TJ’s House

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This past Wednesday my America & the Enlightenment class headed up to Monticello (in Charlottesville, VA) for the day to explore Thomas Jefferson’s house, and it was definitely classified as a good day. Somehow I got the position as navigator for the rides up and back, which was about an hour and fifteen minutes each way. It was pretty hilarious, Bruce trying to keep up with Adam (Mississippi farm boy with a surprising lead foot) while trying to please the rest of the 12 passenger van with various musical selections. But, we all survived, arriving only a little bruised from an hour of cowpunch.

It was a really gorgeous day to be up there – just a tiny bit chilly, but definitely perfect for photos and enjoying the lovely Virginia weather. I realized once I got home that I had literally no photographs of the house, as I was completely enamored with the gardens and grounds of Monticello. I also realized that I was a little frazzled concerning the name: back home in New York, Monticello is pronounced “mont-i-sello”, whereas here in Virginia it is pronounced “mont-i-chello.” Much of the day whenever I needed to name our location there was about a 15 second hesitation as I worked it out in my mind.

We toured the majority of the house and explored the cellars and grounds (and the giftshop) and had a blast. The tourguide put an A&E spin on it – mentioning those Enlightenment figures with whom Jefferson parlayed and corresponded with. I hadn’t realized that Jefferson was quite the inventor either! There were some pretty ingenious things in his home, such as the weathervane that was connected to a compass-looking device in the eaves of his front porch that would tell him temperature and wind direction at a glance; the dumbwaiter that ran to the wine cellar, something he had admired in Paris and implemented in his own home; the clock powered by a number of small cannon balls hanging from a chain, causing gravity to work the clock as well as tell the day of the week (he had plaques running up the wall, and where the cannons stopped told him what day it was. Unfortunately, he didn’t have enough wall space for Saturday, so he drilled a hole in his floor and proceeded to place Saturday in the cellar…we went on a hunt, searching for Saturday).

{we found Saturday, it was hiding behind a pipe the whole time!}

It turns out that TJ had quite the art collection and an excellent [if ridiculously eclecitic] eye. There were paintings throughout the house, tiny sillouhettes (my personal favorite), busts of some of his well known friends, and the architecture was also very beautiful. I was surprised to find that TJ had designed the entire house himself, as he had studied architecture in his youth (he was also fluent in about a bajillion and twenty languages… by a bajillion and twenty, I mean seven).

While exploring the cellar, I found these darling little windows at ground level. I was barely tall enough to peek out, but completely loved the perspective – you could see parts of TJ’s gardens and grounds! Loved it.

{tulips through the cellar window}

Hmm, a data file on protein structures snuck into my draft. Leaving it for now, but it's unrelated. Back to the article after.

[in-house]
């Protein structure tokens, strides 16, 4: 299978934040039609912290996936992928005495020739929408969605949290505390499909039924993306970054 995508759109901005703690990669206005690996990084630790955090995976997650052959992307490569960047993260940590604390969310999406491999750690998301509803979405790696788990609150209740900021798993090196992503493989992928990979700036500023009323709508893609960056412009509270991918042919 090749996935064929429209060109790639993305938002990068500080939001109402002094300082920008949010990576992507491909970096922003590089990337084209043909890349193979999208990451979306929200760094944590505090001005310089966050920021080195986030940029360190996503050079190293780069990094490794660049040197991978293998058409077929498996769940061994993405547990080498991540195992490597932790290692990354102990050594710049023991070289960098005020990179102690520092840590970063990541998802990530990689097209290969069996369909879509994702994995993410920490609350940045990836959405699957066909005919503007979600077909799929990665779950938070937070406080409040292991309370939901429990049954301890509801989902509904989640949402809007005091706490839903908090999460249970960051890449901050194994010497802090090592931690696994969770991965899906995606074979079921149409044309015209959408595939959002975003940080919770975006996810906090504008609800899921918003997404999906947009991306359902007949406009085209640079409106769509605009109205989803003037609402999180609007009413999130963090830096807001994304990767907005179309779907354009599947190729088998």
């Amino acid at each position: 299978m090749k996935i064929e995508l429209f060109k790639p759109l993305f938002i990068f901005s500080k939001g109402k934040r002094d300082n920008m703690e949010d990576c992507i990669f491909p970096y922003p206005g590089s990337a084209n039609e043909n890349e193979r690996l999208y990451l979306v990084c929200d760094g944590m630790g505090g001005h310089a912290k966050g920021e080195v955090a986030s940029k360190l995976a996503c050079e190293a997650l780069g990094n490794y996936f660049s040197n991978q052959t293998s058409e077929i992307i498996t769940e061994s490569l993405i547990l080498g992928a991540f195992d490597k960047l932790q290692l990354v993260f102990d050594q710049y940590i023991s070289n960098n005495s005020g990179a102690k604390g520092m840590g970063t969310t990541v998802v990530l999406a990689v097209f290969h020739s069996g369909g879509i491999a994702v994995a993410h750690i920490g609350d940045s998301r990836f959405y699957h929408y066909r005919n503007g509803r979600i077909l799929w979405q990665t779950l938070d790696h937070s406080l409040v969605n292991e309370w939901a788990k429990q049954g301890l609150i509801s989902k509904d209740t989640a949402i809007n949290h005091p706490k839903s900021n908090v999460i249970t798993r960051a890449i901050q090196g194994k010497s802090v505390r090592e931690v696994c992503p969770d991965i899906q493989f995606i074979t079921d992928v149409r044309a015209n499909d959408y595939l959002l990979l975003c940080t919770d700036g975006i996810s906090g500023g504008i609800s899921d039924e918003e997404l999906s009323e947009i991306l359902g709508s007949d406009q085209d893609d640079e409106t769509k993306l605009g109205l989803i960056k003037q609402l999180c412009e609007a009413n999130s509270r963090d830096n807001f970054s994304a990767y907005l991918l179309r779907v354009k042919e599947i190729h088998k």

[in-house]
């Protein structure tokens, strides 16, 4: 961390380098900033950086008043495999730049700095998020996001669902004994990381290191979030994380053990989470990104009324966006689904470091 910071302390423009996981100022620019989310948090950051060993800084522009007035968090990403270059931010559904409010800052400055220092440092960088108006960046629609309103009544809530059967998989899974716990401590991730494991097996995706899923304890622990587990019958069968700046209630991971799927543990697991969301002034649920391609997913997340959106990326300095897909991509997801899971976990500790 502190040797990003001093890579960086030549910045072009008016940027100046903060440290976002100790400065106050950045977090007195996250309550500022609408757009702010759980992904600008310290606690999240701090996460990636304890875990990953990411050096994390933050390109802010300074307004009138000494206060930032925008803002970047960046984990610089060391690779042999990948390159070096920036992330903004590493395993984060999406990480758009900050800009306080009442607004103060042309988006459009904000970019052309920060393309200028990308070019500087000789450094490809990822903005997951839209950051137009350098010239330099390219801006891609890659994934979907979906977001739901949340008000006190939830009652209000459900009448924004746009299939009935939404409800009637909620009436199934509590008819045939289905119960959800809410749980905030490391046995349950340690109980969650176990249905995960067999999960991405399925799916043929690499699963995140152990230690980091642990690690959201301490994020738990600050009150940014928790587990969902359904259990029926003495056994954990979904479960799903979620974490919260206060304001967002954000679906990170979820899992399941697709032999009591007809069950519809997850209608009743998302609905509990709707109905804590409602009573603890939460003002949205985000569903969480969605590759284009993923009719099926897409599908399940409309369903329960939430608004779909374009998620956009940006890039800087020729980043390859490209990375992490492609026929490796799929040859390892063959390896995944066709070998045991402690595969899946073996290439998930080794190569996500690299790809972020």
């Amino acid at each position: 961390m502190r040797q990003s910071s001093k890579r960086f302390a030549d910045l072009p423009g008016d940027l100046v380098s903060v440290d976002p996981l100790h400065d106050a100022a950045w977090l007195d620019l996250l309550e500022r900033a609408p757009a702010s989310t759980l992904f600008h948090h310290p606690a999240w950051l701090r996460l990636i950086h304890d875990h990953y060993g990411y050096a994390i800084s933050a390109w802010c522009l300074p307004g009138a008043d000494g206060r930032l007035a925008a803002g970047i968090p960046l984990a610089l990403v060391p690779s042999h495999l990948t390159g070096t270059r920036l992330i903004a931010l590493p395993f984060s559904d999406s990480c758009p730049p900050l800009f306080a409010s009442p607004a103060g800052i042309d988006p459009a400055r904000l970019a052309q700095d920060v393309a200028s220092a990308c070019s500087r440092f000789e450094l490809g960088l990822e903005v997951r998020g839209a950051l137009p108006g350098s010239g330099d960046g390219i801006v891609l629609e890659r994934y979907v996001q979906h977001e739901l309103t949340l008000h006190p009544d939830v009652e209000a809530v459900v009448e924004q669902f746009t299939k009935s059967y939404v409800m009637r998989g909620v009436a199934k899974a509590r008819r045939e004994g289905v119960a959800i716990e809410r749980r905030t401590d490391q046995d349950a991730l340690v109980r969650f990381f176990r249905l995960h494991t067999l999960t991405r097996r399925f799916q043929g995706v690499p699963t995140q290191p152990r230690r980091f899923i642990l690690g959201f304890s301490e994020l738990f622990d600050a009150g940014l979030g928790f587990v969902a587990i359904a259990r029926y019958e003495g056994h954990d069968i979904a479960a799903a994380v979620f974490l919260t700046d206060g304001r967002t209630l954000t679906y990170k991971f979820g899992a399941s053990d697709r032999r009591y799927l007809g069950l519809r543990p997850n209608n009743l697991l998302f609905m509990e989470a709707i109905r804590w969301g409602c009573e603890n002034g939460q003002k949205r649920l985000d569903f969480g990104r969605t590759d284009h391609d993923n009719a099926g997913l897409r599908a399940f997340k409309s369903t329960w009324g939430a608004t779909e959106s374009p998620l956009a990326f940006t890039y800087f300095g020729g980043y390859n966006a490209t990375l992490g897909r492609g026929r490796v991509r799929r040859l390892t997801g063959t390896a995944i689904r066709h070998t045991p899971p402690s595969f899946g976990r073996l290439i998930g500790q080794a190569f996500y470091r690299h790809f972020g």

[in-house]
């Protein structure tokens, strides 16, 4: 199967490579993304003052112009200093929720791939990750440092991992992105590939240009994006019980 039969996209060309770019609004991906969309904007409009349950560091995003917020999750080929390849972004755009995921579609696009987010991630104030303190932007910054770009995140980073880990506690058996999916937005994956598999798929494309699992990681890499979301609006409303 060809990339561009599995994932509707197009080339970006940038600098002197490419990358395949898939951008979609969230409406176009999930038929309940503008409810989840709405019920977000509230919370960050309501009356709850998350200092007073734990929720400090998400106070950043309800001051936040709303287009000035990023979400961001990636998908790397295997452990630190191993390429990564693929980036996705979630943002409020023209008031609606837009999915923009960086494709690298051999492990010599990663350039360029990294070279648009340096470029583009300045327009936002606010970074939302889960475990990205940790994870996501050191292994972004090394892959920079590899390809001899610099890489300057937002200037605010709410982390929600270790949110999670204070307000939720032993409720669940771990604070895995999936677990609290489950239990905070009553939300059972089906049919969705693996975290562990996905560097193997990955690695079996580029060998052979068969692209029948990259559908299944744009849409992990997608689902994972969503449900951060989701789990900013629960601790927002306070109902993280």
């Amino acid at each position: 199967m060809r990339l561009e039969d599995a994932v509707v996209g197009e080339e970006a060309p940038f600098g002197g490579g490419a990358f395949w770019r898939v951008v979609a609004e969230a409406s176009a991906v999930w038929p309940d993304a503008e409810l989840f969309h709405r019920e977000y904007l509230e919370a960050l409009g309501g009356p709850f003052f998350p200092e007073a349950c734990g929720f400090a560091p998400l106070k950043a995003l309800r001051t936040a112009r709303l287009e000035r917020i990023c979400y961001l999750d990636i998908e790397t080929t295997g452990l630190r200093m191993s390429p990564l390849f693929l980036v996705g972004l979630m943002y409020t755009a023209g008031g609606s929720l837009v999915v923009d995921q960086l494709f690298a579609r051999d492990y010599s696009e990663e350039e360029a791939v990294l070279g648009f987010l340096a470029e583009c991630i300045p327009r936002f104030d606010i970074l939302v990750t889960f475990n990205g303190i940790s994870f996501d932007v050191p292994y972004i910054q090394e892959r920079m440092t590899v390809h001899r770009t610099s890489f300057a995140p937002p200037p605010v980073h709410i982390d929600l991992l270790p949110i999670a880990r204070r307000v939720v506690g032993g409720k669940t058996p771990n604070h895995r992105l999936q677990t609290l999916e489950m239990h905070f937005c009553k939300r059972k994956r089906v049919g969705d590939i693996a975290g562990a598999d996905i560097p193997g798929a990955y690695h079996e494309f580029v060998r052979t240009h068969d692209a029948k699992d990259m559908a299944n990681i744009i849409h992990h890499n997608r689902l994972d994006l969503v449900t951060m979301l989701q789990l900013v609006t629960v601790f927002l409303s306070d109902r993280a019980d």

My favorite part of the day (aside from cowpunch) was exploring the grounds and taking photos with friends. There were gardens everywhere, which made me so ridiculously happy, especially because there were tulips and daffodils, and tons of forget-me-nots running rampant throughout. The views were absolutely gorgeous  – I’d be happy living in a tent if I had that plot of land (though I wouldn’t complain too much if I had to live in the house)!

{a little retaining wall filled with tulips atop the hill}

{I got a little mesmerized by this path}

{the tree we stumbled across that couldn’t have been anything but a wishing tree}

{tj’s garden overlooking Charlottesville}

{one of the many lovely tree-lined paths at Monticell0}

{a headstone we stumbled upon in the cemetary. i thought this was a very eloquent way of saying, “chivalry is dead.”}

{i want to build a little house right beside this tree. daffodils must stay.}

{these lovely little flowers grew everywhere, a friend picked this one for me.}

{we may or may not have put a lovely little flower into tj’s hand.}

{…and his lapel.}

After finishing up at Monticello and saying our farewells to TJ, we headed down to Charlottesville to grab lunch before heading out. The first van, whom we followed on the way up, shot out of the parking lot so quick we couldn’t keep up. So I ended up having to navigate (still not sure it was a brilliant idea, although I’ve been told I did ok), and thankfully, we didn’t get lost. Everyone was dead asleep in the back of the van, which was probably a good thing as we were battling some seriously high winds on the way home along the parkway. Not fun at all.

We got back to BV safely (totally exhausted) and realized that we’d been playing “soccer parents” all day long. Keeping track of who was in our van, making sure we got the directions right, subjecting them to the musical selections of our choice… it was a pretty hilarious situation. So, of course, as they were hopping out (we needed to fill up), we couldn’t help but give the parting words, “be good! practice hard! play nice with the other kids! unless the other kid hits you first, then go for it!”

…we were really tired.

But Monticello is definitely one of those places I’d love to go again, perhaps when it is not so chilly.

Maybe I’d get photos of the actual house next time. :)

{i wouldn’t mind living up there either.}

PS- the whole time I was at Monticello, I had this version of the song “Too Late to Apologize” stuck in my head. It was pretty much epic.

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